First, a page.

Here are the occasional reflections of a joyful traveller along the strange pathways of fantasy and adventure. All my reviews are independent and unsolicited.

I started this blog intending to write only about children's fantasy ('magic fiction') but have since widened my scope to include any work of children's fiction that I have read and enjoyed. Fantasy will still probably predominate, as it remains a favourite genre, but I cannot now resist sharing thoughts on other wonderful books too. (MG and occasionally YA.)

Here you will find only recommendations, never negative reviews. If I read a book which I feel is less than wonderful (which happens far more often than not) then I simply don't write about it. This blog is, rather, a celebration of the most exciting books I stumble across on my meandering reading journey, and of the important, life-affirming experiences they offer. It is but a very small thank you for the wonderful gifts their writers give.

Saturday, 17 September 2016

The Boneshaker, The Broken Lands by Kate Milford



These two children's/YA novels by US author Kate Milford are not completely new, having been published in 2010 and 2012. They are however a new find for me - and a very special one. They seem to have earned deservedly accolades in The States, and the two together are more than enough to prompt me to add this author to my list of the finest contemporary writers for children.

They are most evocatively set in place and time, the first in  small town America of 1913, the slightly later-written prequel in the emerging New York City, specifically Brooklyn and Cony Island, at the time of the building of the Brooklyn bridge around 1877. Each setting delighted me as well as enlightened me rewardingly about these particular periods of America's development. But they are far more than historical fiction: each is also an intriguing mystery, a very engaging human story, a thrilling fantasy, and has more than a touch of grand gignol to spice the excitement too. 

It is truly refreshing to come across such original, diabolical and yet folksy fantasy, rather that the apprentice wizard fare that has become so standard in recent years. These books deal with important 'issues' too, but sensitively and subtly, rather than  beating the reader over the head with them. They have wonderful characters, the young teenage protagonists totally beliveable  and engaging, the older characters just that, be they warmly drawn and loveable, eccentric and intriguing or spookily disturbing. The first book is gingered by such wonderful ingredients as automatons, a weird and wonderful travelling medicine show, and the seemingly untameable rogue boneshaker of the title. The second by magical fireworks, a demonic plot and a sensitively and touchingly developed young love story. In each case too the whole is most skilfully written to create rich atmosphere and hold the reader enthralled.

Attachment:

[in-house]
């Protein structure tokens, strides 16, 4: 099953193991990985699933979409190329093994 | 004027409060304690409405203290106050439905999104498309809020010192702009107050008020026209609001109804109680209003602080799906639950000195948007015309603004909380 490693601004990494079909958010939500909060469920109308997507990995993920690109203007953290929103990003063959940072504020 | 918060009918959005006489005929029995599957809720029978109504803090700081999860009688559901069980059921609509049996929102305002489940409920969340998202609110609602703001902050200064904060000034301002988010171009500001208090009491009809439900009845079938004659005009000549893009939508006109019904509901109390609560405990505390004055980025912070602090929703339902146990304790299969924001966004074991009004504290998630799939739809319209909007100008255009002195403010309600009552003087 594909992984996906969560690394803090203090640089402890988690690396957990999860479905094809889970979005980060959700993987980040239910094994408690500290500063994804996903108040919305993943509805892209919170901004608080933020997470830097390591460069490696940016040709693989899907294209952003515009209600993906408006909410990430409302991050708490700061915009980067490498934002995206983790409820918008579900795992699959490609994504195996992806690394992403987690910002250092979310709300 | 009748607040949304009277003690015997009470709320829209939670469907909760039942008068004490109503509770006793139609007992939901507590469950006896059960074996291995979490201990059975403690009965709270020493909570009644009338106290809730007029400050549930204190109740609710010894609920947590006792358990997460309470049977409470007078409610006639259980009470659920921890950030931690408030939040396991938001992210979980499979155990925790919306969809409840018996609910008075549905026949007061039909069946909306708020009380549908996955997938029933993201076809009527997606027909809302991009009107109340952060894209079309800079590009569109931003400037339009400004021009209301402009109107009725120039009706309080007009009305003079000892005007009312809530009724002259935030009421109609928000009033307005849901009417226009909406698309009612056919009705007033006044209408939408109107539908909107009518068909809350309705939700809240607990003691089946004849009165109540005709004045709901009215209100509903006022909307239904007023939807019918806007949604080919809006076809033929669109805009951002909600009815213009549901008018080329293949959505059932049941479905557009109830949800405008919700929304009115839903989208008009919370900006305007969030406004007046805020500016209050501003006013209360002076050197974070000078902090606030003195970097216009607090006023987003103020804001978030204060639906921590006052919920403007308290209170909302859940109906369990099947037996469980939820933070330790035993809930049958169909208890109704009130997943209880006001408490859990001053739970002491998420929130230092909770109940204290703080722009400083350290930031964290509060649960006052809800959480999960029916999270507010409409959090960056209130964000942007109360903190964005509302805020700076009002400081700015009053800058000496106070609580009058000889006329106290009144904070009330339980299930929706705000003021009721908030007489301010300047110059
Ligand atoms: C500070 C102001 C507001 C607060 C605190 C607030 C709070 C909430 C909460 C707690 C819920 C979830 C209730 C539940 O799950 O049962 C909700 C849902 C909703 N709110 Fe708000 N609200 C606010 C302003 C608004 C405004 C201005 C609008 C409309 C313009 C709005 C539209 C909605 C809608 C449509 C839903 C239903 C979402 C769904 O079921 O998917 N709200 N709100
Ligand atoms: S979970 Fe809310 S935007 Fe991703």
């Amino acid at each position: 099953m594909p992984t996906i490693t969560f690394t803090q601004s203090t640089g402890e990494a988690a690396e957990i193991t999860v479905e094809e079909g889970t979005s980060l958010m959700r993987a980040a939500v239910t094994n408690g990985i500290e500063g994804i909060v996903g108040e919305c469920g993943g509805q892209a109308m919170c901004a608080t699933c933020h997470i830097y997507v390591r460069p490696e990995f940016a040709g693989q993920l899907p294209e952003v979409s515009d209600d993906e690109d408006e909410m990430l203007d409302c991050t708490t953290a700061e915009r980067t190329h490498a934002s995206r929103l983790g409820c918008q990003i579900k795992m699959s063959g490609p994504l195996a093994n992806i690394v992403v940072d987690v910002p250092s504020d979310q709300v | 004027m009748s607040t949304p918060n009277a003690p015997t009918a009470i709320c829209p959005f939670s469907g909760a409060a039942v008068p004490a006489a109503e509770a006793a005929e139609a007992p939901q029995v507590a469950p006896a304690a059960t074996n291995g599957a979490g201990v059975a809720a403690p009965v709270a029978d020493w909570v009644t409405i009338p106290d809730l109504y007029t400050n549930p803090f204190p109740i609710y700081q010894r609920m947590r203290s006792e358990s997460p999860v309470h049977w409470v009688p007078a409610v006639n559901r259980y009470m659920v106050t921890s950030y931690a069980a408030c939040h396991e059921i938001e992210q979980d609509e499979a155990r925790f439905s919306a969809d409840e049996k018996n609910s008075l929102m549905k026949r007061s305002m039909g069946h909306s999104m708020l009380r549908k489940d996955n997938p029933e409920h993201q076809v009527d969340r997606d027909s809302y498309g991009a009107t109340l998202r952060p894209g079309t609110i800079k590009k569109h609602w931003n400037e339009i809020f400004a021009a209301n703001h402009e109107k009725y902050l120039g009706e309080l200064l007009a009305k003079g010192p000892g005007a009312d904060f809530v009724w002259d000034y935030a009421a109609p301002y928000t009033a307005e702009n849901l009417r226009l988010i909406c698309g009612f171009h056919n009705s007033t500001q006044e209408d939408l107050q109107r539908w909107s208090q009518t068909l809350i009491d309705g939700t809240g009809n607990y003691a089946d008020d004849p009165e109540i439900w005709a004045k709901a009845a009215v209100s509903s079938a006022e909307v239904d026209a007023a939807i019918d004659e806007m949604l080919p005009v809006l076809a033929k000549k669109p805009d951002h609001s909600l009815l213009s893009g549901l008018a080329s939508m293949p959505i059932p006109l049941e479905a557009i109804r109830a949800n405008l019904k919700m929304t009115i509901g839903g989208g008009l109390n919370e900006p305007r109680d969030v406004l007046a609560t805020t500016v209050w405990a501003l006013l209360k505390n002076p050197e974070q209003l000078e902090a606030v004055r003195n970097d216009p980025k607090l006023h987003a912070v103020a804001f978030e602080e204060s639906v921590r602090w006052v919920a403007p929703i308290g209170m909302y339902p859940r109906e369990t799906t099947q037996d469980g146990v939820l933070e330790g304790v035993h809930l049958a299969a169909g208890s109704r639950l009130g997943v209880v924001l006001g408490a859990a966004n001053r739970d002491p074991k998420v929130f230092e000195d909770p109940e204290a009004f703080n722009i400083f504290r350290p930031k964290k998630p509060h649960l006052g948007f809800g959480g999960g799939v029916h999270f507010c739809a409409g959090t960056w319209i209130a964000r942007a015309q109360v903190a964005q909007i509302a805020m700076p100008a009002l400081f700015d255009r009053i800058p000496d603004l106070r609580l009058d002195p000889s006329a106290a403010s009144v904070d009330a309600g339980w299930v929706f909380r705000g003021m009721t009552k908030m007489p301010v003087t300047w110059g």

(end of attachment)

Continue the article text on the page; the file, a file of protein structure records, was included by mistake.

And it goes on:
Both books are a delight and for me a real discovery. I shall now most certainly seek out Kate Milford's more recent titles and I most warmly recommend her to you.

As is too often the case, these books are sadly not published here in the UK, although they can be sourced online. As you know I like to support independent 'real' bookshops whenever possible, but sometimes . . . 

Children need and deserve access to the best writing of the English-speaking world, and although many fine books are published in the UK there are numerous treasures out there which aren't. Kate Milford's books are remarkably fine examples. Five stars to her for striking originality and captivating storytelling.